Dr. Katz concluded the discussion session by noting that future presenters at Council meetings from outside NIAMS may be asked to provide specific information about how programs address the inclusion of different cultures/ethnicities.


    NIAMS Scientific Director Dr. John O’Shea provided Council members with an overview of the NIAMS IRP, focusing on an overview of the program itself, a series of scientific highlights, and new staff that have joined the IRP. He reminded Council members that the IRP is evaluated on an annual basis by the Board of Scientific Counselors (BSC) and represents the Institute’s single largest investment (currently about 10.4 percent of the Institute’s total budget, and projected to grow with the addition of the Dermatology Branch). The IRP includes scientific and clinical faculty members, the Office of Science and Technology (Cores), training and outreach initiatives, and programs that span from very basic to clinical issues.

    Dr. O’Shea described a number of scientific highlights from the NIAMS IRP, including:

    • Understanding the pathophysiology of x-linked macular degeneration by examining the structure of the protein retinoschisin and the location of the mutations associated with the disease.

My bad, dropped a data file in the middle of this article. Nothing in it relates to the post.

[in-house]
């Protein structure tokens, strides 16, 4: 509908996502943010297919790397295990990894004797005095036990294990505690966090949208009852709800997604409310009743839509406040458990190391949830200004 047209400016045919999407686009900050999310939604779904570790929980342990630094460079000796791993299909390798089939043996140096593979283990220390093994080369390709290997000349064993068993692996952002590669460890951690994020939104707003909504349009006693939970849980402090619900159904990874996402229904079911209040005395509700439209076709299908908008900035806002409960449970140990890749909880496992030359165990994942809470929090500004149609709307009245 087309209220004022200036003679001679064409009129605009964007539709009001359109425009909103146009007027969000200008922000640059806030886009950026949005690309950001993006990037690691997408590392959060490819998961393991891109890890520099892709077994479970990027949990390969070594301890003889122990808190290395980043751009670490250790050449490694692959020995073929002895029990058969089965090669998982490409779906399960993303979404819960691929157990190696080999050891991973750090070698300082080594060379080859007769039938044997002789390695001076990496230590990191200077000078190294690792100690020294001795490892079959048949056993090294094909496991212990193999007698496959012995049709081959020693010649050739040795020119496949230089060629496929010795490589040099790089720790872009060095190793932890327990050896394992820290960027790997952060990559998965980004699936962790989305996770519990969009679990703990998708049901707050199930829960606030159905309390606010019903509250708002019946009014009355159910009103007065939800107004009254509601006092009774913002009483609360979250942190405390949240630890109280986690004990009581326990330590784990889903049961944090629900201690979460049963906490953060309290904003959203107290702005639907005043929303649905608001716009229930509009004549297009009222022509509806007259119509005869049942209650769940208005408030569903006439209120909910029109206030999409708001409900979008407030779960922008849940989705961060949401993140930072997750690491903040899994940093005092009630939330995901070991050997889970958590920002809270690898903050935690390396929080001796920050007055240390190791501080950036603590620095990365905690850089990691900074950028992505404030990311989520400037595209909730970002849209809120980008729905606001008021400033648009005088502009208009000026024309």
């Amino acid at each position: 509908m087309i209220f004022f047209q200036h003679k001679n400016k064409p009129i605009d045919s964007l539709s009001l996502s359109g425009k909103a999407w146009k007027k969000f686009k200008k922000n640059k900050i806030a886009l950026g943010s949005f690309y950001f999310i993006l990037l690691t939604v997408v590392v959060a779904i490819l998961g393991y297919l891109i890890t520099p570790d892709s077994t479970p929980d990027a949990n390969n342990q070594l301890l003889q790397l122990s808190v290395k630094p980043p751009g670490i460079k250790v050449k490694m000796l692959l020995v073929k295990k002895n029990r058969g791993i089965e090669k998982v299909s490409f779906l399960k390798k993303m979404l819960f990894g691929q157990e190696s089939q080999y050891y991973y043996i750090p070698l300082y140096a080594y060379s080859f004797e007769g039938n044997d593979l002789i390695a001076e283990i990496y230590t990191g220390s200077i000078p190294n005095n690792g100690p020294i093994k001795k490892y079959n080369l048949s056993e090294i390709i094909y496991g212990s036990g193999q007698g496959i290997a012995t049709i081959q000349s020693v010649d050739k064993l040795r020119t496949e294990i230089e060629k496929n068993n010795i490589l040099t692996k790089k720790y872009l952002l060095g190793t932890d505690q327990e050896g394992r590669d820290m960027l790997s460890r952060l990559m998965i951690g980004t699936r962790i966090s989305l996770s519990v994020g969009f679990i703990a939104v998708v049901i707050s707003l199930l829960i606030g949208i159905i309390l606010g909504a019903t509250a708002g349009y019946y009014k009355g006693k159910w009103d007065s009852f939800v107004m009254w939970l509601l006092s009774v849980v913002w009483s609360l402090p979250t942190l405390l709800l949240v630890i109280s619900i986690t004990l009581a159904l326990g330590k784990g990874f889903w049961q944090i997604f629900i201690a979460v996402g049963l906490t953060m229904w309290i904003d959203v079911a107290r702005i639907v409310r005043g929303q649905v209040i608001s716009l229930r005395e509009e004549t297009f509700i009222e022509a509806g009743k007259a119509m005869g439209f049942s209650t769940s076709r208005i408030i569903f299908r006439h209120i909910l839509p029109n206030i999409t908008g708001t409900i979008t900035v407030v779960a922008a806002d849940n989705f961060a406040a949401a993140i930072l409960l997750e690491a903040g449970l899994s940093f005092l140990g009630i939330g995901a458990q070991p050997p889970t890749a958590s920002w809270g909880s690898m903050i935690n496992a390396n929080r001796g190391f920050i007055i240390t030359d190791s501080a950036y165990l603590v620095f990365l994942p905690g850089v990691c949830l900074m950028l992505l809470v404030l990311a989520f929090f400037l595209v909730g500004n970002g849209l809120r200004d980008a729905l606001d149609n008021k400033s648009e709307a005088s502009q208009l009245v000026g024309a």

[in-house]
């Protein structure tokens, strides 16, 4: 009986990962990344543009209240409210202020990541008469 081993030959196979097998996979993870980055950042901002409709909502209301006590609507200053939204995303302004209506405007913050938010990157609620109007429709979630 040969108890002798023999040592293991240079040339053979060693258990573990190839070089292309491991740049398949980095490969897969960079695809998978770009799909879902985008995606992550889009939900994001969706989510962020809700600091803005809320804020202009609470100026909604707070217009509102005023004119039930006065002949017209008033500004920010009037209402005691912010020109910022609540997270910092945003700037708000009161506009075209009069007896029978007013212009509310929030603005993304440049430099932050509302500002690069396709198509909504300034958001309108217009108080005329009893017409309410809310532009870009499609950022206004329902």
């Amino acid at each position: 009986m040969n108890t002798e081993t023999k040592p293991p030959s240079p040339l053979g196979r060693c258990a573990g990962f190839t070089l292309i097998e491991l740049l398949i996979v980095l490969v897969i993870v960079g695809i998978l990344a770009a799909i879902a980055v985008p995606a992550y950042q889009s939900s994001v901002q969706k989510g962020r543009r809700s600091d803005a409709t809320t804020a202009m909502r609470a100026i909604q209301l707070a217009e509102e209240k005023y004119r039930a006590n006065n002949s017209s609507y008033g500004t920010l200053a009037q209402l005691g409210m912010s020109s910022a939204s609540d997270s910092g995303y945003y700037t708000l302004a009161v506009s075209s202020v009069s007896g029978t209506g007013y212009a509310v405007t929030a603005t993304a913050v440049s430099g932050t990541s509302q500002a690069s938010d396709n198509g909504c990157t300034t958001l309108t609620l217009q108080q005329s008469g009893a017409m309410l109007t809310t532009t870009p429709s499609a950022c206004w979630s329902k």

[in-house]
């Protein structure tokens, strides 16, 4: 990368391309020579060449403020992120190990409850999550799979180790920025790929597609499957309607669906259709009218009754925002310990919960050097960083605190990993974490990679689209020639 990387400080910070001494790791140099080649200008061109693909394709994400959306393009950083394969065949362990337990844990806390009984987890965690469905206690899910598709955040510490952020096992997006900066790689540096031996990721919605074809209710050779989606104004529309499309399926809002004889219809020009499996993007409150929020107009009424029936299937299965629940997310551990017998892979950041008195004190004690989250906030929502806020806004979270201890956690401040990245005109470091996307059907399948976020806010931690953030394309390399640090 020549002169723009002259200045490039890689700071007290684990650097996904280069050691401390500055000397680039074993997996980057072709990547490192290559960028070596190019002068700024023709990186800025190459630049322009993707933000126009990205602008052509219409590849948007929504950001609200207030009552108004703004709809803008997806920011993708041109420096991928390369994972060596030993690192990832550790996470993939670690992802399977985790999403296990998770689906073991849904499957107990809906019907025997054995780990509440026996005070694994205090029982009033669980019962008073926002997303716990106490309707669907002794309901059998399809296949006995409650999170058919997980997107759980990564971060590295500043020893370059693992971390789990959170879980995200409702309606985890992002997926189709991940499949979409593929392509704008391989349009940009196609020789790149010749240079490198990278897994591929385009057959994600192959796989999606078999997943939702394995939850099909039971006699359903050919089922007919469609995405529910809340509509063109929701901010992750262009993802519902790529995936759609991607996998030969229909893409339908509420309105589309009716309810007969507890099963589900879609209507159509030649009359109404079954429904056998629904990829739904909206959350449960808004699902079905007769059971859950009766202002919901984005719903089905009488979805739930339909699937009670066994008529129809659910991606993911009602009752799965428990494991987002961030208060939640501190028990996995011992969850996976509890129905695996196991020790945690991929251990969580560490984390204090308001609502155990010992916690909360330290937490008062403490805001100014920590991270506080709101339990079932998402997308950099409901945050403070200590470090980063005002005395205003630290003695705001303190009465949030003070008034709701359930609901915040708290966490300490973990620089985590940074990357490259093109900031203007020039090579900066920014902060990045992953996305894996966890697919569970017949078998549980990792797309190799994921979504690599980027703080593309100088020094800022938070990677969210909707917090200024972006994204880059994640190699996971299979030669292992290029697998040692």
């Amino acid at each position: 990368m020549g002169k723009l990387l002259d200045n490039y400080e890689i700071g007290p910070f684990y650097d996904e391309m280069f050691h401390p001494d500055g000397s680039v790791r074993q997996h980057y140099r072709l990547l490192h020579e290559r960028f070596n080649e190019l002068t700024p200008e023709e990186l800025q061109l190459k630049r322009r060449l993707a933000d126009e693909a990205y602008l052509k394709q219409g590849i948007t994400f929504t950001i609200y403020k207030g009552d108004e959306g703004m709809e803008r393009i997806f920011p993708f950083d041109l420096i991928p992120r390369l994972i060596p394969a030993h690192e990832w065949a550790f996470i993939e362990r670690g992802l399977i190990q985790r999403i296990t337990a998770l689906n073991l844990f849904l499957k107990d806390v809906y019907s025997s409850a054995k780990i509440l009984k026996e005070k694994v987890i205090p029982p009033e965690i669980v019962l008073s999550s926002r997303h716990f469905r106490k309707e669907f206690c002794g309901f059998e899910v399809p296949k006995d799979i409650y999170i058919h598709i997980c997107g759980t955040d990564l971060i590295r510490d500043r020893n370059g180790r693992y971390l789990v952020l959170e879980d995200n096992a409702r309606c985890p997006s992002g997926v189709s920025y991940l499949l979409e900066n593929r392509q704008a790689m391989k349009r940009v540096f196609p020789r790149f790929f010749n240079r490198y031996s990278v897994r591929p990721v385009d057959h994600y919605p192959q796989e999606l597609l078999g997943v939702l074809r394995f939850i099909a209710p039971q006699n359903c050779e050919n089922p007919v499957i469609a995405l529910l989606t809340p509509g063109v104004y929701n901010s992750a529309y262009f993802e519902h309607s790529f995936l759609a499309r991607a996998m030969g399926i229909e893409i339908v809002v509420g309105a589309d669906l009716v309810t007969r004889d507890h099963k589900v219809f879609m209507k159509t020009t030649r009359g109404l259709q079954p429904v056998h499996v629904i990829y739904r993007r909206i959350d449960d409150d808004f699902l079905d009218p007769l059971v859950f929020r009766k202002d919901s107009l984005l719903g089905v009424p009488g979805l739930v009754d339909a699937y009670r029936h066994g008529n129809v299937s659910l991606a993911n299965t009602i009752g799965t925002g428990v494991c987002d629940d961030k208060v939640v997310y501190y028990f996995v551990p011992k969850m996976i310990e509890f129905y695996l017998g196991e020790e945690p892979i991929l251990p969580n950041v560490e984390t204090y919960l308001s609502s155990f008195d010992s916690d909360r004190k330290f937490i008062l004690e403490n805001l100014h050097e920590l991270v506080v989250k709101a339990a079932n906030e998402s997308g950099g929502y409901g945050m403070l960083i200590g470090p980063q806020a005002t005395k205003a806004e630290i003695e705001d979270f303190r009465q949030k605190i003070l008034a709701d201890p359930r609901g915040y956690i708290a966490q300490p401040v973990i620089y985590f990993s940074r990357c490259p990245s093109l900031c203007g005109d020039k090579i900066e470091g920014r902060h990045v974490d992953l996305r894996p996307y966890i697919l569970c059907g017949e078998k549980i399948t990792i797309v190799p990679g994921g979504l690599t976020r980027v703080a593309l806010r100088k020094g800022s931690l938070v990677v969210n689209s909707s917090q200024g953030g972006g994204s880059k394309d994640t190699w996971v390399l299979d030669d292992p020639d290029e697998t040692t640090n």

• Genomics and next-generation sequencing work showing that superenhancers associate with cognate promoters by means of "stripes" (long stretches of highly interactive chromatin).
    • Research using the 10x Genomics platform that allows for single cell digital gene expression. Examples include examining the transcriptional profile of regenerating muscle stem cells and studying the similarities and differences between different types of innate and adaptive lymphocytes.
    • Exploring an unexpected mechanism by which Fas protects from autoimmunity in autoimmune lymphoproliferative syndrome.
    • The discovery that engagement of CD11b suppresses lupus through the modulation of interferons.
    • A phase Ib study on the use of tofacitinib to inhibit damage to kidneys and a clinical trial examining the role of PPAR-gamma in systemic lupus erythematosus.